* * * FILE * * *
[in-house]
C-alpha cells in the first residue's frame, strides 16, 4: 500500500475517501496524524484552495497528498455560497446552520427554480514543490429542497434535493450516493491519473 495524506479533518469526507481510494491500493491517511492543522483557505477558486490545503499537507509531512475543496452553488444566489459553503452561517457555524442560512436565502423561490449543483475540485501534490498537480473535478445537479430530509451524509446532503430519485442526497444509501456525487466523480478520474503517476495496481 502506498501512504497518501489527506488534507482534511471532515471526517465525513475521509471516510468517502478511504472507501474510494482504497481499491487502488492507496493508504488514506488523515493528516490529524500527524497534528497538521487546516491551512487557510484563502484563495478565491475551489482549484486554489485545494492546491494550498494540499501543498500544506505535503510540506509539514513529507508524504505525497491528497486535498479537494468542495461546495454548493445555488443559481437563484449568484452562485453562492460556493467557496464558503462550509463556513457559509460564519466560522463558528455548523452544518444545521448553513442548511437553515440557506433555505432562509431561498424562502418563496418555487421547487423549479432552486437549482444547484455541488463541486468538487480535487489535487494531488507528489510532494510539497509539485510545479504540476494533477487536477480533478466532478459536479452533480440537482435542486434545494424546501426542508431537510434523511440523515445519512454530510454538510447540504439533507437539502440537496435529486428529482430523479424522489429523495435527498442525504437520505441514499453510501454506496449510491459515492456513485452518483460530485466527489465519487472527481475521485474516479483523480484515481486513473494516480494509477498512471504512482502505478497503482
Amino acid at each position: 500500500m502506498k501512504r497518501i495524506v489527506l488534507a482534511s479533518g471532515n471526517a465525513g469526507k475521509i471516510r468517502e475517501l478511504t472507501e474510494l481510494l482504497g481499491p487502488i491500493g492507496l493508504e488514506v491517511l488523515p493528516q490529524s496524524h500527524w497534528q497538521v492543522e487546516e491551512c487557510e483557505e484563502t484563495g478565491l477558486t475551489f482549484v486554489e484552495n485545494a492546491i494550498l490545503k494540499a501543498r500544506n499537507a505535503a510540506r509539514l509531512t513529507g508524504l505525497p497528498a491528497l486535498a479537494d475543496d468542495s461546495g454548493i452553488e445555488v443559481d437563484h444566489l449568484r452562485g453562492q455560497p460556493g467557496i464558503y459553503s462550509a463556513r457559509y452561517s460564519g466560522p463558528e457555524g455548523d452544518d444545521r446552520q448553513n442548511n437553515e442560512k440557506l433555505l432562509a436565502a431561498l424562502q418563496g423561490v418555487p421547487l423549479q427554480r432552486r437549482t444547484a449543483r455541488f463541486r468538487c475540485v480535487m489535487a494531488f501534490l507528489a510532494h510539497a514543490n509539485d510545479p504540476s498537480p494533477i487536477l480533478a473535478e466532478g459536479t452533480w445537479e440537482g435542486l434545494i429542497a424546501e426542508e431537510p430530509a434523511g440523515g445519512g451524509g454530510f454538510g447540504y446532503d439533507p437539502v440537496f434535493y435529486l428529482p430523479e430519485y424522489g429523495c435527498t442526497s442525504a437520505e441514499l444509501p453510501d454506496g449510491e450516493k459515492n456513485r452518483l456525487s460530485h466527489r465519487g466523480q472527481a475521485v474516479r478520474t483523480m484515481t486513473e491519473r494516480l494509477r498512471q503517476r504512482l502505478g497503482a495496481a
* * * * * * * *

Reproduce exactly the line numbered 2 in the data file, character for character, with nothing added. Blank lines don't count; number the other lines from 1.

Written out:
C-alpha cells in the first residue's frame, strides 16, 4: 500500500475517501496524524484552495497528498455560497446552520427554480514543490429542497434535493450516493491519473 495524506479533518469526507481510494491500493491517511492543522483557505477558486490545503499537507509531512475543496452553488444566489459553503452561517457555524442560512436565502423561490449543483475540485501534490498537480473535478445537479430530509451524509446532503430519485442526497444509501456525487466523480478520474503517476495496481 502506498501512504497518501489527506488534507482534511471532515471526517465525513475521509471516510468517502478511504472507501474510494482504497481499491487502488492507496493508504488514506488523515493528516490529524500527524497534528497538521487546516491551512487557510484563502484563495478565491475551489482549484486554489485545494492546491494550498494540499501543498500544506505535503510540506509539514513529507508524504505525497491528497486535498479537494468542495461546495454548493445555488443559481437563484449568484452562485453562492460556493467557496464558503462550509463556513457559509460564519466560522463558528455548523452544518444545521448553513442548511437553515440557506433555505432562509431561498424562502418563496418555487421547487423549479432552486437549482444547484455541488463541486468538487480535487489535487494531488507528489510532494510539497509539485510545479504540476494533477487536477480533478466532478459536479452533480440537482435542486434545494424546501426542508431537510434523511440523515445519512454530510454538510447540504439533507437539502440537496435529486428529482430523479424522489429523495435527498442525504437520505441514499453510501454506496449510491459515492456513485452518483460530485466527489465519487472527481475521485474516479483523480484515481486513473494516480494509477498512471504512482502505478497503482